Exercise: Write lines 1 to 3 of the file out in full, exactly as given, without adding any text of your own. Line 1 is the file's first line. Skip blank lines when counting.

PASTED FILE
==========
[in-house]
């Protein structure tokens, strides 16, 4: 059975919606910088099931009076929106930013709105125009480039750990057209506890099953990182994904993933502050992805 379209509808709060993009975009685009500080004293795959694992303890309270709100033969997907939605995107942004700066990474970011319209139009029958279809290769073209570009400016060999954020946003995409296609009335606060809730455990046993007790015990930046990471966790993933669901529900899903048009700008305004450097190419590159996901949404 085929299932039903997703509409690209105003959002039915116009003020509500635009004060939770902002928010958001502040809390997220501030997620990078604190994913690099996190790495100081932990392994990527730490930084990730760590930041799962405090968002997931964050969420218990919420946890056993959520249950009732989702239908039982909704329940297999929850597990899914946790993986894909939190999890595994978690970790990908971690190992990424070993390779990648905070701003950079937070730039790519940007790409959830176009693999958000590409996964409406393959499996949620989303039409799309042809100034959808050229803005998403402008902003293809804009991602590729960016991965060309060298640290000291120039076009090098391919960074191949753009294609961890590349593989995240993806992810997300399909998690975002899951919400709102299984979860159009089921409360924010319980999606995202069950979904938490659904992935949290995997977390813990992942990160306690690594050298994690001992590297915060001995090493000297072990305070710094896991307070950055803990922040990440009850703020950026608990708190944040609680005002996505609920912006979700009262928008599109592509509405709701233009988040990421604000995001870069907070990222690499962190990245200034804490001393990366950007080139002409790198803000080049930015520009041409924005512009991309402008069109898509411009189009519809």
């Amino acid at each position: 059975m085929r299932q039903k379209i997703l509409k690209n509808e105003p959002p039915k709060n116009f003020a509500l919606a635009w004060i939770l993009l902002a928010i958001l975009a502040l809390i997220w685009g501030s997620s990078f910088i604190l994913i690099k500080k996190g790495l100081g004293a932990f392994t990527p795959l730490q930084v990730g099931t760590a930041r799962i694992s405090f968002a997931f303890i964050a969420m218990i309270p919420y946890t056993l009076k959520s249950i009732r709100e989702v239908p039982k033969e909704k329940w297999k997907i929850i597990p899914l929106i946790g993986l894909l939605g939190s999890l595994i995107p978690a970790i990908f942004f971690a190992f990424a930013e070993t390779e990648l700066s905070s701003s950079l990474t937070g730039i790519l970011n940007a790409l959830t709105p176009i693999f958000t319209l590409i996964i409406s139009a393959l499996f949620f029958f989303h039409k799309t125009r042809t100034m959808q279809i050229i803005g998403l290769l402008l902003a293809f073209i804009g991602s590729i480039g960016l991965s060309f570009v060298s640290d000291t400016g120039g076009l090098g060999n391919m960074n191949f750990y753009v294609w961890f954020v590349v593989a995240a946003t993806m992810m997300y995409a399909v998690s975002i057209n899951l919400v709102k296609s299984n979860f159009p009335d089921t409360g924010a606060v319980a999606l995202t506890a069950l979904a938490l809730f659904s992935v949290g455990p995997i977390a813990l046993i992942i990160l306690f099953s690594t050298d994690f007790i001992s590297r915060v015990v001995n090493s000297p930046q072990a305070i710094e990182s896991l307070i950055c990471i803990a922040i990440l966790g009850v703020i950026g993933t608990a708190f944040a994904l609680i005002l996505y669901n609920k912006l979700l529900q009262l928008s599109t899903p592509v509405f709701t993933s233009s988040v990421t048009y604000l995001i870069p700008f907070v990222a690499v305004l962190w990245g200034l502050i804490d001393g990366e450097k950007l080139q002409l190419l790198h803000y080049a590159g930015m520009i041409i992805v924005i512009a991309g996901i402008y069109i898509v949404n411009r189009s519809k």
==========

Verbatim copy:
[in-house]
């Protein structure tokens, strides 16, 4: 059975919606910088099931009076929106930013709105125009480039750990057209506890099953990182994904993933502050992805 379209509808709060993009975009685009500080004293795959694992303890309270709100033969997907939605995107942004700066990474970011319209139009029958279809290769073209570009400016060999954020946003995409296609009335606060809730455990046993007790015990930046990471966790993933669901529900899903048009700008305004450097190419590159996901949404 085929299932039903997703509409690209105003959002039915116009003020509500635009004060939770902002928010958001502040809390997220501030997620990078604190994913690099996190790495100081932990392994990527730490930084990730760590930041799962405090968002997931964050969420218990919420946890056993959520249950009732989702239908039982909704329940297999929850597990899914946790993986894909939190999890595994978690970790990908971690190992990424070993390779990648905070701003950079937070730039790519940007790409959830176009693999958000590409996964409406393959499996949620989303039409799309042809100034959808050229803005998403402008902003293809804009991602590729960016991965060309060298640290000291120039076009090098391919960074191949753009294609961890590349593989995240993806992810997300399909998690975002899951919400709102299984979860159009089921409360924010319980999606995202069950979904938490659904992935949290995997977390813990992942990160306690690594050298994690001992590297915060001995090493000297072990305070710094896991307070950055803990922040990440009850703020950026608990708190944040609680005002996505609920912006979700009262928008599109592509509405709701233009988040990421604000995001870069907070990222690499962190990245200034804490001393990366950007080139002409790198803000080049930015520009041409924005512009991309402008069109898509411009189009519809």
């Amino acid at each position: 059975m085929r299932q039903k379209i997703l509409k690209n509808e105003p959002p039915k709060n116009f003020a509500l919606a635009w004060i939770l993009l902002a928010i958001l975009a502040l809390i997220w685009g501030s997620s990078f910088i604190l994913i690099k500080k996190g790495l100081g004293a932990f392994t990527p795959l730490q930084v990730g099931t760590a930041r799962i694992s405090f968002a997931f303890i964050a969420m218990i309270p919420y946890t056993l009076k959520s249950i009732r709100e989702v239908p039982k033969e909704k329940w297999k997907i929850i597990p899914l929106i946790g993986l894909l939605g939190s999890l595994i995107p978690a970790i990908f942004f971690a190992f990424a930013e070993t390779e990648l700066s905070s701003s950079l990474t937070g730039i790519l970011n940007a790409l959830t709105p176009i693999f958000t319209l590409i996964i409406s139009a393959l499996f949620f029958f989303h039409k799309t125009r042809t100034m959808q279809i050229i803005g998403l290769l402008l902003a293809f073209i804009g991602s590729i480039g960016l991965s060309f570009v060298s640290d000291t400016g120039g076009l090098g060999n391919m960074n191949f750990y753009v294609w961890f954020v590349v593989a995240a946003t993806m992810m997300y995409a399909v998690s975002i057209n899951l919400v709102k296609s299984n979860f159009p009335d089921t409360g924010a606060v319980a999606l995202t506890a069950l979904a938490l809730f659904s992935v949290g455990p995997i977390a813990l046993i992942i990160l306690f099953s690594t050298d994690f007790i001992s590297r915060v015990v001995n090493s000297p930046q072990a305070i710094e990182s896991l307070i950055c990471i803990a922040i990440l966790g009850v703020i950026g993933t608990a708190f944040a994904l609680i005002l996505y669901n609920k912006l979700l529900q009262l928008s599109t899903p592509v509405f709701t993933s233009s988040v990421t048009y604000l995001i870069p700008f907070v990222a690499v305004l962190w990245g200034l502050i804490d001393g990366e450097k950007l080139q002409l190419l790198h803000y080049a590159g930015m520009i041409i992805v924005i512009a991309g996901i402008y069109i898509v949404n411009r189009s519809k």